Thermomechanical Modeling of Black Sea Basin Formation, Subsidence, and Sedimentation
Giacomo Spadini, Andrew G. Robinson, S.A.P.L. Cloetingh, 1997. "Thermomechanical Modeling of Black Sea Basin Formation, Subsidence, and Sedimentation", Regional and Petroleum Geology of the Black Sea and Surrounding Region, A. G. Robinson
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We demonstrate the key role of prerift rheology on the kinematics of basin formation and subsidence history in the Western and Eastern Black Sea basins. Constraints on modeling results are provided by a large data set based on >50,000 km of multichannel seismic data, offshore and onshore wells, regional gravity and magnetic surveys, refraction seismic data, and field studies. The western and eastern parts of the Black Sea appear to be two distinct basins, characterized by different evolutionary paths determined by different prerift conditions. The model supports the presence of important differences in the thickness and in the thermal state of the lithosphere, which rifted to form the Western (middle Barremian) and the Eastern (middle Paleocene) Black Sea subbasins. A 200-km thick and an 80-km thick prerift lithosphere appears to have driven the deformation in the Western and in the Eastern Black Sea, respectively. Differences in the geometry and in the mechanical properties of the prerift lithosphere have a strong control on the depth of necking and, thus, on the basin morphology. The model sheds light on paleotectonic and paleogeographic reconstructions, duration of rifting events, location of subsiding areas, and erosional surfaces.
Stratigraphie modeling provides new constraints on the paleowater depth evolution of the basin and associated basement subsidence. The model reproduces and provides explanations for several features of the stratigraphy of the Black Sea: the apparent near absence of synrift strata (other than in the Western Pontides), thin to condensed early postrift sequences in both basins, a thick upper Eocene in the Eastern Black Sea, a relatively thin Oligocene to Miocene and a very thick Quaternary. It also predicts the geometry and depth of the lake that developed in the center of the Black Sea when sea level fell by 1500 m during the late Miocene.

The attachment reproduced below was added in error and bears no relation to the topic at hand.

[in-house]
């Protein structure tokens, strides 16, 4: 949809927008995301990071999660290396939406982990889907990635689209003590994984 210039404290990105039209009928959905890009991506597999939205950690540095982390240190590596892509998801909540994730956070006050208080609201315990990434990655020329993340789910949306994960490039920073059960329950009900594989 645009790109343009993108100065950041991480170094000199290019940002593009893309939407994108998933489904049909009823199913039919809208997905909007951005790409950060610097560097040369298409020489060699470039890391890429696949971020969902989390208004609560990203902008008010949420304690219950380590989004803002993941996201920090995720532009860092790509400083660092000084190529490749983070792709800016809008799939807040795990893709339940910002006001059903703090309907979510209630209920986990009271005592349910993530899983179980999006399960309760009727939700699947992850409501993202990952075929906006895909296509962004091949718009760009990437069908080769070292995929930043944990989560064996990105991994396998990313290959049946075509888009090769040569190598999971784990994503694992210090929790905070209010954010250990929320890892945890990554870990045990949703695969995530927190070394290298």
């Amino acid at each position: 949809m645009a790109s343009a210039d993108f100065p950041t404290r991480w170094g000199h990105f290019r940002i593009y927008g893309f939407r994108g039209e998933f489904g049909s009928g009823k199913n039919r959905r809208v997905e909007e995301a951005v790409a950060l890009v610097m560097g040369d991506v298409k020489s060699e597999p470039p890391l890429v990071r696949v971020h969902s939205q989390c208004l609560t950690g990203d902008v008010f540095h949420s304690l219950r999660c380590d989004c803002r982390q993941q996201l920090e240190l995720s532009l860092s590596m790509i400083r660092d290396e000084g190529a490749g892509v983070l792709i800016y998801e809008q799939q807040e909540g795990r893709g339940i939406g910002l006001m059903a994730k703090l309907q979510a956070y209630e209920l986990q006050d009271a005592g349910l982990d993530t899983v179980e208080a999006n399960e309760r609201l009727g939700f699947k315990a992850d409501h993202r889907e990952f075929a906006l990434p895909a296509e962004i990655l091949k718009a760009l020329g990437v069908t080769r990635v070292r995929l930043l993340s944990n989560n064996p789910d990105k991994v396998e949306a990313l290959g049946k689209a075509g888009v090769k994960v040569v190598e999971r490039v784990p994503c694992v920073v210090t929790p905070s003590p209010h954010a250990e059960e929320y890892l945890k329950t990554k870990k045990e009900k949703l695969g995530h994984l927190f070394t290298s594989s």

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Regional and Petroleum Geology of the Black Sea and Surrounding Region
In 1967 and 1969, two oceanographic cruises were made in the Black Sea under the guidance of the Woods Hole Oceanographic Institute: The cruises included scientists from many countries and disciplines. Their aims were to determine the recent geological and geochemical evolution of the Black Sea, to map the shallow structure of the basin, and to study the interaction between the oxidized surface waters and the anoxic waters beneath them. The results were published 23 years ago, as AAPG Memoir 20 (Ross and Degens, 1974). During the 1969 cruise, the vessel Atlantis II collected 40 piston cores, which formed the basis of most of the subsequent geological studies that were restricted to very recent sedimentation. Speculations concerning the origin of the basin and the relationship of the geology offshore to that exposed around the margins of the Black Sea were rooted in pre-plate tectonic concepts of basin formation and were in any case hampered by a lack of relevant data (Brinkmann, 1974).
In 1976, the Glomar Challenger visited the Black Sea on Leg 42B of the Deep Sea Drilling Project and drilled and cored three deep-water sites (379, 380, and 381). Well 381 north of the Bosporus encountered sediments as old as Miocene, including some apparently deposited in shallow water (Ross, 1978).
The next major volume in Western literature to deal with the Black Sea was published a decade later, collecting papers presented two years earlier at a conference in Yalta. In this volume, a number of seismic reflection lines